• A clear, concise summary (This isn’t your autobiography. Keep it to your largest accomplishments in the past 12 months and a call-to-action.)
  • Up-to-date company website
  • Twitter profile
  • At least three relevant posts shared a week
  • Highlights including any media coverage or speaking appearances at each position

A good LinkedIn profile is a must have for any seller in 2016. It may take some time to get right and updated, but it is well worth it.

Happy Tuesday & Happy Selling!
–Kevin

Your LinkedIn Profile

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“Just make a friend.” That was some of the first advice I ever got when I became a frontline salesperson. Dutifully following my manager’s advice, I did just that.

At the end of the week, I had a lot of friends. One even invited me to their home for a weekend meal. We had a great connection … just like all of the people I’d seen that week! But here’s the thing: I had a lot of friends, but no sales.

That happened many years ago. Today, the idea that making friends will lead to sales has again reared its friendly head. Only now, it goes by a different name: Authenticity.

“Just be yourself.” “Just tell your story.”

But these maxims are incomplete. Just be yourself and tell your story, and then what?

The way I’ve heard it, rainbows and puppies will appear, fairy dust will start swirling, prospects will fall madly in love with you and race to relinquish their credit card.

Let’s stop the madness!

Of course you have to be real and genuine in sales. You’re supposed to be real and genuine in life! But that’s not the end-all, be-all.

Here’s the real story: Sales requires technique and strategy. It’s an art that needs to be learned. It is imperative that you sell from an authentic and genuine place. (Note: Everyone knows when you’re not being genuine.)

But just “being authentic” isn’t enough to turn interest into a sale.

As a former manager of mine would say: “That, my friends, makes for mighty thin soup!”

What if your “authentic self” is a bore? Or talks too much? What if your “authentic self” is abrasive? There are plenty of people like that, you know.

The moral of this story is as old as the ages.

There is no quick fix. Sales, like most things in life, requires skill, technique, and mastery. You have to have a deep understanding of many different steps of the sales process in order to consistently perform as a top producer month after month.

Sales is as messy as life is, it is a heartbreak and a high all at once, and it is a never ending endeavor. If you can do all of that and be authentic … then you’ll get somewhere!

Happy Tuesday & Happy Selling!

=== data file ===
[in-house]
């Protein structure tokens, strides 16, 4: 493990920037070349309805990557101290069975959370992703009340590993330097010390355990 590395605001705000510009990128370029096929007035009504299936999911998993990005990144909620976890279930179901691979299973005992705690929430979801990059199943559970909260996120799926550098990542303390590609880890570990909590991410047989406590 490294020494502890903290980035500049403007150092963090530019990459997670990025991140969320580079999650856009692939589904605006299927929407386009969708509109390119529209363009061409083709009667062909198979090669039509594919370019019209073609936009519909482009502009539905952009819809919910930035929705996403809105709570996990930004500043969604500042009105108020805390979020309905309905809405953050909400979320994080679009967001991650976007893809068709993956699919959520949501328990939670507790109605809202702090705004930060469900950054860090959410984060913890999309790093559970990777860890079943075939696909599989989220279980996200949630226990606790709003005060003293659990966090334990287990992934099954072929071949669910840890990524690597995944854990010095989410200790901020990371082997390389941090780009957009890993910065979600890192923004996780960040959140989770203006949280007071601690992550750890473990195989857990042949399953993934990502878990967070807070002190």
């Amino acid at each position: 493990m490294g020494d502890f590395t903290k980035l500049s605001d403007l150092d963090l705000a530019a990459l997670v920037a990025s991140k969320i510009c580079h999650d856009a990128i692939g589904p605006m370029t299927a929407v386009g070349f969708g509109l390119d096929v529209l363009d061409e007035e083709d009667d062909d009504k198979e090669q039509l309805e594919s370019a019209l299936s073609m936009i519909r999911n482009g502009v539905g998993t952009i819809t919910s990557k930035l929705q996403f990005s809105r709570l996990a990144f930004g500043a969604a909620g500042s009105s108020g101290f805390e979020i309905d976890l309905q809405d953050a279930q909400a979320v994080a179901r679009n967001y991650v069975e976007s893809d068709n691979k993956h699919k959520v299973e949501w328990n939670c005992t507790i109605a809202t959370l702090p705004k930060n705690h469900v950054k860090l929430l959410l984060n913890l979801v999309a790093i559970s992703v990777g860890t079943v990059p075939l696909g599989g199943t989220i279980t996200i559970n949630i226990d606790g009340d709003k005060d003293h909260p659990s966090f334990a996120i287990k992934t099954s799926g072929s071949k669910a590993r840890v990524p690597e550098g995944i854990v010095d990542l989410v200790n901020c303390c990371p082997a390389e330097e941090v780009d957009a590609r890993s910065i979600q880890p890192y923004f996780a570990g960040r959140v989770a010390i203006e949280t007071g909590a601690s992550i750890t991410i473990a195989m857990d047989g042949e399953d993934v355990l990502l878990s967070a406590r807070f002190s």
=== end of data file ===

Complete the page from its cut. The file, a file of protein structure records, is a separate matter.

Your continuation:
–Kevin

“Just Be Authentic?”

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How to Handle: “I haven’t looked at the information yet.”

Of all the objections sales reps get when they call a prospect back to close them, this is perhaps one of the most frustrating – and the reason is because it’s usually caused by the sales rep! Here’s what happens: Sales reps send an email or brochure or link about their information out to a prospect, and when they call back, they invariably open the conversation with:

“Hi, I’m just calling to see if you received the information I sent out to you?”

OR worse:

“Hi, just following up on the information I sent to you – ah, did you have a chance to go through it yet?”

What do you think the prospect will say? Nine times out of ten the prospect will give you the stall: “I haven’t looked at it yet…” And then the sales rep is stuck and usually ends the call trying to schedule a time to get back with them…and you can imagine how this goes.

So, the first tip is to STOP asking IF the prospect has received/read/gone through the information, and instead open your calls with this assumptive opening:

“Hi this is _______ _________ with __________ calling about the information on our _________________ service/product you wanted me to send to you. Now I’m sure you’ve gone through it a bit and probably have some questions for me. What stood out to you the most?”

And then hit your mute button and begin listening to what they say, and how they say it.
If at that time you get the stall that they haven’t gone through it yet, no problem! Just use any of the responses below to counter and move past this objection:

“I haven’t looked at the information yet.”

Response One:
“That’s fine, in fact we can go over it together, and this way I’ll be able to answer any questions that come up for you. Can you open that email up for me? I’ll be glad to hold while you do….

Response Two:
“It sounds like you’re as busy as me! No problem, though, here’s what we can do: while I have you on the phone, let me point a couple of things out to you so that later when you have more time to go through it, you’ll know what to look for. Can you open that email briefly for me?”

Response Three:
“That’s O.K.; I know how busy you are. If you have just a minute now, I’ll be happy to quickly point out some of the points that would appeal to you most. That will save you time later when you go through it. Do you have that handy?”

As you can see, the best way to deal with the “I haven’t had time to look at the information yet” objection is by not causing it to begin with!

Happy Tuesday & Happy Selling!

“I haven’t looked at the information yet.”